Judge: EPA Overstepped Authority in Revoking Coal Mining Permit

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According to the Wall Street Journal, U.S. District Court Judge Amy Berman Jackson has ruled the Environmental Protection Agency overstepped its authority when it revoked a permit that would have allowed Arch Coal to operate one of the largest mountaintop removal coal mines in Appalachia. The permit was issued by the U.S. Army Corps of Engineers and the judge determined it stands as is. The EPA revoked the permit because of the project's potential impact on surface water in the region.

Here are some facts about mountaintop-removal coal mining and Arch Coal's proposed project:

* Appalachian Voices reported mountaintop-removal is defined as any method of surface coal mining in which a mountaintop is removed to access coal deposits that lie beneath ground.

* Before mining starts, all plant life and topsoil have to be removed and often surface mining can include removing 600 feet of ground, usually through using explosives, before coal deposits are reached.

* Mountaintop-removal coal mining was first tested in the 1970s in areas of Kentucky and West Virginia, and the process has spread to parts of Tennessee and Virginia, noted National Geographic.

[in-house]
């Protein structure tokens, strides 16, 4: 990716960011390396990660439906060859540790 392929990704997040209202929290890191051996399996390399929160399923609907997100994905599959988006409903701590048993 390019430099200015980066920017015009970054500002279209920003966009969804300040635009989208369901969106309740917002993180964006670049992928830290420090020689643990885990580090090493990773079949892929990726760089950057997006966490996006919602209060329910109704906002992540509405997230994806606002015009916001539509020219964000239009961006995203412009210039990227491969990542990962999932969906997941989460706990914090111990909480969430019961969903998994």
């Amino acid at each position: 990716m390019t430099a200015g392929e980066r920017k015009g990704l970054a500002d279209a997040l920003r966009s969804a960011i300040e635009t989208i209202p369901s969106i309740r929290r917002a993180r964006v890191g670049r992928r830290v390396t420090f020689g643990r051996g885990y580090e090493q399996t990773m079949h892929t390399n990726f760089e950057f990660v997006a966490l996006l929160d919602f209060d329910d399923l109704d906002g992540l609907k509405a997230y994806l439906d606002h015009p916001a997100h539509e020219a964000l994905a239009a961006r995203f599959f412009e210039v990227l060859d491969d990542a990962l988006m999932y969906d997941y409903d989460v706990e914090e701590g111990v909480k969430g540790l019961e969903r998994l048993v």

* Arch Coal, based in St. Louis, is the second-largest coal producing company in the nation and contributes to roughly 6 percent of all energy in the U.S.

* In January, the EPA vetoed Arch Coal's Spruce No. 1 project in West Virginia, citing the mountaintop-removal mining would damage the environment beyond repair and also cause health problems for communities, according to the Associated Press.

* Arch Coal's $250 million project, which has been delayed since 2007, would cover close to 2,300 acres and bury seven miles of streams while also creating about 250 jobs.

* The Charleston Gazette reported a once-concealed engineering report that Arch Coal prepared for EPA concluded the company could have cut the stream damage caused by the project in half without increasing the costs of coal production by a significant amount.

* The company could have only buried 3.4 miles of streams instead of 8.3 miles while only increasing the cost of production by 1 percent if it pursued an alternative plan designed by an EPA engineer.

Rachel Bogart provides an in-depth look at current environmental issues and local Chicago news stories. As a college student from the Chicago suburbs pursuing two science degrees, she applies her knowledge and passion to both topics to garner further public awareness.

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